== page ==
This week in Lembongan… Two days ago, our divers were really lucky, as in one day they spotted; manta rays, a bamboo shark, schools of giant trevallies and up to 8 marbled rays relaxing on the bottom.
Marbled rays are known by different names, including two scientist ones (Taenjura meyeni and T. melanospilos). The common names that we often use, are; marbled ray, black-spotted stingray, giant reef ray, blotched fantail ray or round ribbon-tail ray.
Taenjura meyeni is a species of stingray in the Dasyatidae family. They are found in the Indo-West Pacific and Eastern Pacific oceans. As bottom-dwelling creature, they live in a wide range of habitats, from shallow lagoons to outer reef slopes, and usually have other fish, like jacks, swimming near them. Carnivorous, the Marble Ray eats bottom fish and crustaceans.
These types of rays are characterized by a thick, rounded pectoral fin, which is covered by small tubercles on the top. They normally have a relatively short tail, bearing a deep ventral fin.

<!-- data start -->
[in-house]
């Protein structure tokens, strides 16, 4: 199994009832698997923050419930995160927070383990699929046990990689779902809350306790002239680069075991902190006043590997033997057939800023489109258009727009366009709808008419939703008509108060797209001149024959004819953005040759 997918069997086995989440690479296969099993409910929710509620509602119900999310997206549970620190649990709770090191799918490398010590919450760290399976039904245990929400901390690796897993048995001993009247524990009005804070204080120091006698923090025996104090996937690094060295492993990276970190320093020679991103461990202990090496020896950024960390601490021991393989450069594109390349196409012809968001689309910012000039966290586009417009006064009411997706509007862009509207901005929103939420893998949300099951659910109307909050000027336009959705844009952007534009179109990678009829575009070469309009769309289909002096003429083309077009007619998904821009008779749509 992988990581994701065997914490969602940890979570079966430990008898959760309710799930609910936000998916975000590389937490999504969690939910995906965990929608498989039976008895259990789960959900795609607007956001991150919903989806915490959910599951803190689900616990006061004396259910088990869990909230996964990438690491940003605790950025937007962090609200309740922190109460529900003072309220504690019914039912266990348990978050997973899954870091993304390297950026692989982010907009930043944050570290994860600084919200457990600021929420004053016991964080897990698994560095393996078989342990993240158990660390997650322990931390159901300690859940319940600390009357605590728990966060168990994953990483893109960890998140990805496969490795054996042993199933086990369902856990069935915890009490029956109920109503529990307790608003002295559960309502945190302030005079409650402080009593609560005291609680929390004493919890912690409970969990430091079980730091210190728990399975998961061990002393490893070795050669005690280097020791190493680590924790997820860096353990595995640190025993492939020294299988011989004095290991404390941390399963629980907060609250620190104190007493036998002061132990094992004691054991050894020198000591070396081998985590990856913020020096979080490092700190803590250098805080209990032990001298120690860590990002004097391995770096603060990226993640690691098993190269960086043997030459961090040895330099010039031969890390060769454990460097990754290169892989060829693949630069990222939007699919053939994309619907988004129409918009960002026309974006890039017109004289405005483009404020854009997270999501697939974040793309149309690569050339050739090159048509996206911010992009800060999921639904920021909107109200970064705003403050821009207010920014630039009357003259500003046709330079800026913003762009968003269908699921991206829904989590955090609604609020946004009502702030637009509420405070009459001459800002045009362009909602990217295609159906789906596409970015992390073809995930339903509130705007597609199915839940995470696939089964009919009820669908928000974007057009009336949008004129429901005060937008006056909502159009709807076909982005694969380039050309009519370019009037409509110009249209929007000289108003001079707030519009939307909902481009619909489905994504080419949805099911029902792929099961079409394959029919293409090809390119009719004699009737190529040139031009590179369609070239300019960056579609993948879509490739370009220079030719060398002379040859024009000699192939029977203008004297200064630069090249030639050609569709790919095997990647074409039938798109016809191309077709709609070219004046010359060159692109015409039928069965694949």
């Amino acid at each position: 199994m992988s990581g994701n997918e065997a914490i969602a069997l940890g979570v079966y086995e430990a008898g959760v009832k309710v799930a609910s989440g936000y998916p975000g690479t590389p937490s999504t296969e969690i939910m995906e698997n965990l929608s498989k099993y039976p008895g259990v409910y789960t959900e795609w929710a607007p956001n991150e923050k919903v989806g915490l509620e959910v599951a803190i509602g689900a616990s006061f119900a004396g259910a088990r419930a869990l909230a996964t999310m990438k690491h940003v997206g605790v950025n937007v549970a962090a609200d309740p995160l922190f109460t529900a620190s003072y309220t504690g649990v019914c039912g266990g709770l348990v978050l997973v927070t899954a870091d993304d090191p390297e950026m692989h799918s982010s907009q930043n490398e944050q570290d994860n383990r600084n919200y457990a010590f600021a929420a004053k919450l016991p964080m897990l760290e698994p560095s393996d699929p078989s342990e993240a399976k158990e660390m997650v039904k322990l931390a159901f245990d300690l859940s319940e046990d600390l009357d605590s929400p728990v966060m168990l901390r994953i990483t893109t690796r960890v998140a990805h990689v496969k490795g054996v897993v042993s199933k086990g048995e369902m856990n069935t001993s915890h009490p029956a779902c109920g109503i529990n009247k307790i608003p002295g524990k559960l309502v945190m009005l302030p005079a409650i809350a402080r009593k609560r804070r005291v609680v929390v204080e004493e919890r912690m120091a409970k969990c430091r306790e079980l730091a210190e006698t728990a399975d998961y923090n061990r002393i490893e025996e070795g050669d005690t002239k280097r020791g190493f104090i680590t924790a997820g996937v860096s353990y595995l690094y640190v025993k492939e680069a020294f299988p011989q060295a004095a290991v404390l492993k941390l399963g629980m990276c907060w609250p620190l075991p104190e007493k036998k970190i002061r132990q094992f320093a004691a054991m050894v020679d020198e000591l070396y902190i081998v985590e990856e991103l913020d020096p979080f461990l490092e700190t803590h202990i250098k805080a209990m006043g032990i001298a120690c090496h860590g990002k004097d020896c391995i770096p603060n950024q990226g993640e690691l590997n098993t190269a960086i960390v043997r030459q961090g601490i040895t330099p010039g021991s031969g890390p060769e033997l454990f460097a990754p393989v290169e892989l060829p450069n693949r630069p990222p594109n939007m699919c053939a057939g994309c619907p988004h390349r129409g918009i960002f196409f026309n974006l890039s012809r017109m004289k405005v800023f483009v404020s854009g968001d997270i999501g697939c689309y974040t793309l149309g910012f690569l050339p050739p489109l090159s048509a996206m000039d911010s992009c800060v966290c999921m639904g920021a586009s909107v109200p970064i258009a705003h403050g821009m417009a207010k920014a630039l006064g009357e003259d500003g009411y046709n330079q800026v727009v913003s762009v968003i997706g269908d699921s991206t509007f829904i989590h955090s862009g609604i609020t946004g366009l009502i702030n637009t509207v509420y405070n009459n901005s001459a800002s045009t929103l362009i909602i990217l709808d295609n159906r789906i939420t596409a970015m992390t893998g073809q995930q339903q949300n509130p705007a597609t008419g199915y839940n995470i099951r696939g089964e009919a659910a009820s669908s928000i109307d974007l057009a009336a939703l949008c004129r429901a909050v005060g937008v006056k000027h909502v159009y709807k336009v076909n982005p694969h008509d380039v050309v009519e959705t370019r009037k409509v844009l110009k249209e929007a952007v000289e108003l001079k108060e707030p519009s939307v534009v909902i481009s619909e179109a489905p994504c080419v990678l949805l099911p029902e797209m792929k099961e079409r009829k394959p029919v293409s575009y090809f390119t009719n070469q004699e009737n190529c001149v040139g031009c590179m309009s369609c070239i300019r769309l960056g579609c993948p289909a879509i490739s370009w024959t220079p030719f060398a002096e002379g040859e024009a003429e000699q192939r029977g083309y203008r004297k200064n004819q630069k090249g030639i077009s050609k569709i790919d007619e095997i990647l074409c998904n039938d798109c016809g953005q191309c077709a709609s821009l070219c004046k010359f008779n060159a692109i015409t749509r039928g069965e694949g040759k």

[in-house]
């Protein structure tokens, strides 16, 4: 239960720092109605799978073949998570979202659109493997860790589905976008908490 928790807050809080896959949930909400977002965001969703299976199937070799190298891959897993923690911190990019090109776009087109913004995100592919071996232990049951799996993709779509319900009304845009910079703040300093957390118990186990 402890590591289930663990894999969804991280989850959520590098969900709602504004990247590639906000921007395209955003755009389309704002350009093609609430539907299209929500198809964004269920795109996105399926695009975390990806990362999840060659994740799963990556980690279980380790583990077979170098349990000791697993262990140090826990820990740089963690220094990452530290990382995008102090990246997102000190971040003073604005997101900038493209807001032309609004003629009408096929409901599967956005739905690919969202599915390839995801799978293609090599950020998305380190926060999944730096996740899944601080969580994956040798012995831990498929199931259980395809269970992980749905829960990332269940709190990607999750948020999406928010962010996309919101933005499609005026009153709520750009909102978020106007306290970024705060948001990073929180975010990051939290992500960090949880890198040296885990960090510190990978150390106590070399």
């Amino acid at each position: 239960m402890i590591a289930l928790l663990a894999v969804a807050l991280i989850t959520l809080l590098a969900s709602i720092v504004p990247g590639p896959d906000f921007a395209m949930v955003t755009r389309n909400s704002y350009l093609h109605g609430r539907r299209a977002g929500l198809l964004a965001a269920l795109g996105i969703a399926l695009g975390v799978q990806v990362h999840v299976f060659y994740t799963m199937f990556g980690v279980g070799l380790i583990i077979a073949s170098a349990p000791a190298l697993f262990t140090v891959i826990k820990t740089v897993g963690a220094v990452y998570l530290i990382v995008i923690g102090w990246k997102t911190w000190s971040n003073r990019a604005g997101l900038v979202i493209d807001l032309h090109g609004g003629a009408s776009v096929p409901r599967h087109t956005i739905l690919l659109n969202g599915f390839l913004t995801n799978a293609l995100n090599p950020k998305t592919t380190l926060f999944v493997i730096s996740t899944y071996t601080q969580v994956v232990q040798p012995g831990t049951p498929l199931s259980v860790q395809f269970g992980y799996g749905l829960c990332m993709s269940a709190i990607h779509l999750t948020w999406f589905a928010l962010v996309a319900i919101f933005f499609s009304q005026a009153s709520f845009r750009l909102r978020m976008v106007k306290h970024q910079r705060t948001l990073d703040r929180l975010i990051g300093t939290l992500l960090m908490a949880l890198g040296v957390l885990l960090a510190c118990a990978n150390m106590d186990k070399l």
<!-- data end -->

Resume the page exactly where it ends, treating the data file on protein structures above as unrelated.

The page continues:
As any stingray, it’s important to be careful with their spine, even if they are not aggressive. It’s why it’s important to always stay a good distance from any creature and to not touch or chase them.
The eggs of the ray are kept within the body of the female in a brood chamber where the embryo develops, receiving nourishment from a yolk sac. Up to seven pups hatch from the egg capsules and are born soon afterwards. This is the method of reproduction for the “live-bearing” fishes where pups hatch from egg capsules inside the mother’s uterus and are born soon afterward. Also known as aplacental viviparous.
The ray is classified as “vulnerable” on the IUCN Red List of Threatened Species. This means that it is at high risk of endangerment in the wild, and that we should do our best to protect them.